Barney Frank: The Casino Advocate the Feds Fear
Barnett "Barney" Frank is one of the most outspoken, controversial and interesting politicians in America and a favourite amongst US gamers for his constant campaigning to modify and even remove the Unlawful Internet Gambling Enforcement Act of 2006 (UIGEA).
We've been covering Frank for quite some time and his downright brave nature towards opposing the UIGEA has constantly made the headlines in the gaming world. Of course, internet gambling isn't Frank's main concern, but he has consistently made clear that US citizens have the right to practise in activities such as internet gambling and such matters are not the concern of the federal government. In fact, Frank made this point crystal clear in a VoteSmart survey, when he was asked; "should the federal government regulate internet gambling?" Frank simply replied "no".
In 2006, Frank went up against the US House of Representatives, opposing the ban. When Jim Leach Iowa's congressman, suggested that gambling should not be allowed online as it "does not add to the GDP or make America competitive", Frank simply replied "has it become the role of this Congress to prohibit any activity that an adult wants to engage in voluntarily if it doesn't add to the GDP or make us more competitive?" A brave question, and seeing as the ban went through, one that has been answered by the actions of the US Federal Government.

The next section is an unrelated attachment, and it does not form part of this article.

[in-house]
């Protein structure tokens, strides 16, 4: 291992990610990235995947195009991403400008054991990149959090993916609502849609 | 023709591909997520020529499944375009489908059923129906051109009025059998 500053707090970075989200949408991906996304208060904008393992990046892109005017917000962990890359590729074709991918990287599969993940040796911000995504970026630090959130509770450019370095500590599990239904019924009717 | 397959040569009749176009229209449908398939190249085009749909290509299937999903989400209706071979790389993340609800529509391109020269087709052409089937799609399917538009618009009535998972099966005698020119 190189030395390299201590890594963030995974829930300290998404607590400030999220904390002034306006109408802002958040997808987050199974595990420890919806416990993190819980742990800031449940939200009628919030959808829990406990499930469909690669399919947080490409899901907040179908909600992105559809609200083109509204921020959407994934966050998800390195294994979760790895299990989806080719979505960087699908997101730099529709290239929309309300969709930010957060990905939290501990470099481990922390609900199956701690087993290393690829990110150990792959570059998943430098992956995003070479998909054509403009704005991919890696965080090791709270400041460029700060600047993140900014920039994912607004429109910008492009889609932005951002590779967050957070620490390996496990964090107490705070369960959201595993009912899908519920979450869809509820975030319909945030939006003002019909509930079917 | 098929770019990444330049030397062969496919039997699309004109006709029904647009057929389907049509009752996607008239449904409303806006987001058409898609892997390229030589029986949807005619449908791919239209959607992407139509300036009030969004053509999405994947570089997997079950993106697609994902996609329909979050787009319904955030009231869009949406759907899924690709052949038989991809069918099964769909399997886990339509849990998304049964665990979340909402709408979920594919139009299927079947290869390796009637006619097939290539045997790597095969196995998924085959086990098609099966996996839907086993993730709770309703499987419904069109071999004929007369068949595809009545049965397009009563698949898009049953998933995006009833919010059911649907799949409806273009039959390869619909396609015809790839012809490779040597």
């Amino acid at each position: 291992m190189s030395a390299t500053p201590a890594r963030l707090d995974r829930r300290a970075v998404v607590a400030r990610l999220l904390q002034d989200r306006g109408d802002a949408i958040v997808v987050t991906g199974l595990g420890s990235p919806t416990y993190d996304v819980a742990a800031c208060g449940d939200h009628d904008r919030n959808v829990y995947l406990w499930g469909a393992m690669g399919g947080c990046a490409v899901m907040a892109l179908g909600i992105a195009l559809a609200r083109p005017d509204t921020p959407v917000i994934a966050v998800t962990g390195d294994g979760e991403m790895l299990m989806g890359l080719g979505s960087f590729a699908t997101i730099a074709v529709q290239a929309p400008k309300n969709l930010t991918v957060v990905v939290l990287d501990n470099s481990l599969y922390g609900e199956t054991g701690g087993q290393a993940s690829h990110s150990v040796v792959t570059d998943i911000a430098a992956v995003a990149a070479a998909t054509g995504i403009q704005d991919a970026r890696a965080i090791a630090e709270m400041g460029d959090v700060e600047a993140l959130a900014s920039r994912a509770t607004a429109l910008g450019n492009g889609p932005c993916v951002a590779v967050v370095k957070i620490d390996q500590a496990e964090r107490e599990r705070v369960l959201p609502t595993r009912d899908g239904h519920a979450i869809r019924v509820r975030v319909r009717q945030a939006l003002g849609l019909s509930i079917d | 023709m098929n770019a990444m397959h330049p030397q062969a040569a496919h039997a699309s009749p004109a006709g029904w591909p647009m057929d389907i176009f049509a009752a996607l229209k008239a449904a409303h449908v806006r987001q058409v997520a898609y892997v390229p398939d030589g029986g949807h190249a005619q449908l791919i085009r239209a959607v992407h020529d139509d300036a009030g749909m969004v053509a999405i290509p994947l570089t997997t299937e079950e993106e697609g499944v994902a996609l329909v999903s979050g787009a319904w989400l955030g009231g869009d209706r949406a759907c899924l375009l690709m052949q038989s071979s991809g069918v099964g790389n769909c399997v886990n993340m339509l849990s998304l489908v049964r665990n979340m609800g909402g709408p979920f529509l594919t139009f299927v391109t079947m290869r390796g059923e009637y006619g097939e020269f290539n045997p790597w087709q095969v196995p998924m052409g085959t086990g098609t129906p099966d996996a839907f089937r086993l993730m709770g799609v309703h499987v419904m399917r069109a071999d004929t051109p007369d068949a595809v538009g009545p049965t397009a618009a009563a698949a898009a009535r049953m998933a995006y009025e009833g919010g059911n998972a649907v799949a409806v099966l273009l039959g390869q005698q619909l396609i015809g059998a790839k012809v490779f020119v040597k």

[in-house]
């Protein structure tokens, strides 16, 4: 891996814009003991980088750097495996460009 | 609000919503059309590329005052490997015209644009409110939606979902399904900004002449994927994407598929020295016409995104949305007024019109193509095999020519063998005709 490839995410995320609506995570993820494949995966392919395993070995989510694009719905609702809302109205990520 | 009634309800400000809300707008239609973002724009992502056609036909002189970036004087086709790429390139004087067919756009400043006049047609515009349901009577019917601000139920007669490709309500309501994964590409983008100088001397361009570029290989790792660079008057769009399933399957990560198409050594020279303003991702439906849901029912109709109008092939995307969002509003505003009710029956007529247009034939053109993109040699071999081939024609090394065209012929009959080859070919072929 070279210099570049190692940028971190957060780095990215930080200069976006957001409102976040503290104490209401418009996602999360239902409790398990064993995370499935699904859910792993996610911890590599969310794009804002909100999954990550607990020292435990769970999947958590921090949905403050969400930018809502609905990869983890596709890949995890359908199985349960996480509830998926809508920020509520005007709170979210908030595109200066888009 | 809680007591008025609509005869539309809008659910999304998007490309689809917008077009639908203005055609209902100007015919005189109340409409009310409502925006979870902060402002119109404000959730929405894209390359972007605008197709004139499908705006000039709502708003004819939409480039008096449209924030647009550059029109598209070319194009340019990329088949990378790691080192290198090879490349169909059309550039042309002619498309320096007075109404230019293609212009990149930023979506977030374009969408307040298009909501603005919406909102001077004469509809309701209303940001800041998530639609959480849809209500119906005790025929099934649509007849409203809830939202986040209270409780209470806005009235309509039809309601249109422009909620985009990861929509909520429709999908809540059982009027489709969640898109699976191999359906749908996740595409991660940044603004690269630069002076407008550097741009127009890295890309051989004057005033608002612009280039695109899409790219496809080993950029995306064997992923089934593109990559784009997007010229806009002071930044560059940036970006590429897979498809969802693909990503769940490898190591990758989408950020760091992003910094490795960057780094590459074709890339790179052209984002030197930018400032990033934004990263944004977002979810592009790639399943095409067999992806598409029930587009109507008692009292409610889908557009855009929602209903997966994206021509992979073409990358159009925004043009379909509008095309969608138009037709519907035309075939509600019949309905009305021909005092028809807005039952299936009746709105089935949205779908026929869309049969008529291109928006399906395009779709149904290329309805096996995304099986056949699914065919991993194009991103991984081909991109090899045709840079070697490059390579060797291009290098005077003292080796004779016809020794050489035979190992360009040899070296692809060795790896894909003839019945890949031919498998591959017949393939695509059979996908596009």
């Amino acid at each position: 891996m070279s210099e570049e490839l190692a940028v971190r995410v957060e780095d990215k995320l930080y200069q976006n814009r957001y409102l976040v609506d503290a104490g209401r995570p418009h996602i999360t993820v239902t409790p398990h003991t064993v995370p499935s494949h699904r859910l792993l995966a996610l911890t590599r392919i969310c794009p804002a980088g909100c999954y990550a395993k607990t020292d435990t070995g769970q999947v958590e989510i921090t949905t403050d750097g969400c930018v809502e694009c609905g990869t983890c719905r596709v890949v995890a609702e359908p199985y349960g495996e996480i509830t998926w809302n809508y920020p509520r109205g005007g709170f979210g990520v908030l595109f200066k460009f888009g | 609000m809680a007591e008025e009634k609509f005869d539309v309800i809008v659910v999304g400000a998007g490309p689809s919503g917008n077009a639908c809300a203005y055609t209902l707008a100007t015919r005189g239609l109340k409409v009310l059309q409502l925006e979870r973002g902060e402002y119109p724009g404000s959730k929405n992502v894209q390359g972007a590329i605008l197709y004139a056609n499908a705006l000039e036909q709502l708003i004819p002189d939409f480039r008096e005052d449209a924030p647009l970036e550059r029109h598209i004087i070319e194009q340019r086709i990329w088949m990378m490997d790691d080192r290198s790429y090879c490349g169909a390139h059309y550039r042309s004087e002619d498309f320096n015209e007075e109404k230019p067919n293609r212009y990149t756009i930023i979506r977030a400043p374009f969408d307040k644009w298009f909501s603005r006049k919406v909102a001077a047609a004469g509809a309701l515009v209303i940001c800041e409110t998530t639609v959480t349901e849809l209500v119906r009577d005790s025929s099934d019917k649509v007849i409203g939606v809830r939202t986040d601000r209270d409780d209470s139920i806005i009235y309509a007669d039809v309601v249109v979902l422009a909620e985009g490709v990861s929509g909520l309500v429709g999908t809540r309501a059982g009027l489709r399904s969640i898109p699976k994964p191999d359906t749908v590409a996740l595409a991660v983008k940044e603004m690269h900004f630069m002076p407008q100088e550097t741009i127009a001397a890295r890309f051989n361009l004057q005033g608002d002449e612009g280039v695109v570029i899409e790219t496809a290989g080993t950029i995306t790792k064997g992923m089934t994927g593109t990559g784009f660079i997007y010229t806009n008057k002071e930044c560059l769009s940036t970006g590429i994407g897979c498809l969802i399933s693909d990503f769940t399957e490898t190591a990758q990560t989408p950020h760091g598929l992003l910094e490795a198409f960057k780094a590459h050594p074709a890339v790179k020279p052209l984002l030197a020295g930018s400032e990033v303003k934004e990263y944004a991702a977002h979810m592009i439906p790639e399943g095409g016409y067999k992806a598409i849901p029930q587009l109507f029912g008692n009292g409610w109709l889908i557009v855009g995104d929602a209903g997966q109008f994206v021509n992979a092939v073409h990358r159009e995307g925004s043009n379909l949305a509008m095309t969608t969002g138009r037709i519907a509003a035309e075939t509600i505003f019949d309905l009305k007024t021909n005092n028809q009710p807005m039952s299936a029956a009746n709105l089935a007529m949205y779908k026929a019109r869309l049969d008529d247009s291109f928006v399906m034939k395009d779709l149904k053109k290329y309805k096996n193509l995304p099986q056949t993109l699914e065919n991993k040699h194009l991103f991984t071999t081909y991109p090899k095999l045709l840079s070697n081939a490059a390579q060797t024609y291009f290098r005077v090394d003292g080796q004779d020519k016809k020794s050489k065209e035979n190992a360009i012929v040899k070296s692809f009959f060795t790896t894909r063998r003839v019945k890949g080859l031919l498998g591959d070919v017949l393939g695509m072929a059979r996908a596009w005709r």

Frank argued that by allowing the bill "the fundamental principle of the autonomy of the individual is at stake". Essentially, Frank noted that if adults aren't allowed to engage in activities that harm no one else, then are they really living in the land of the free? While these questions used to seem rhetorical, the harsh law enforcements that have occurred because of the UIGEA have meant that American's are questioning their own "autonomy".
As we all know, the ban went through, but Frank has remained campaigning. Rather than facing the ban head on and trying to remove it, Frank has taken to questioning the semantics behind the ban. Frank recently went before the House of Representatives once again and proposed that the ban should be suspended until there is an actual working definition of "Unlawful Internet Gambling". A suspension of the ban would mean the US Treasury and Federal Reserve would be unable to prosecute anyone under the act, so the UIGEA would be effectively outlawed, until the House of Representatives could think of an appropriate definition.
However, while we don't doubt Frank will one day change or remove the UIGEA, recent actions, such as Kentucky's unsuccessful attempt to seize the URL's of 141 gambling websites, means that players are now feeling the US government breathing down their collective necks. We reckon that the sooner Frank alters the UIGEA, with the backing of Barack Obama the safer online gaming will be for not only US citizens, but players everywhere.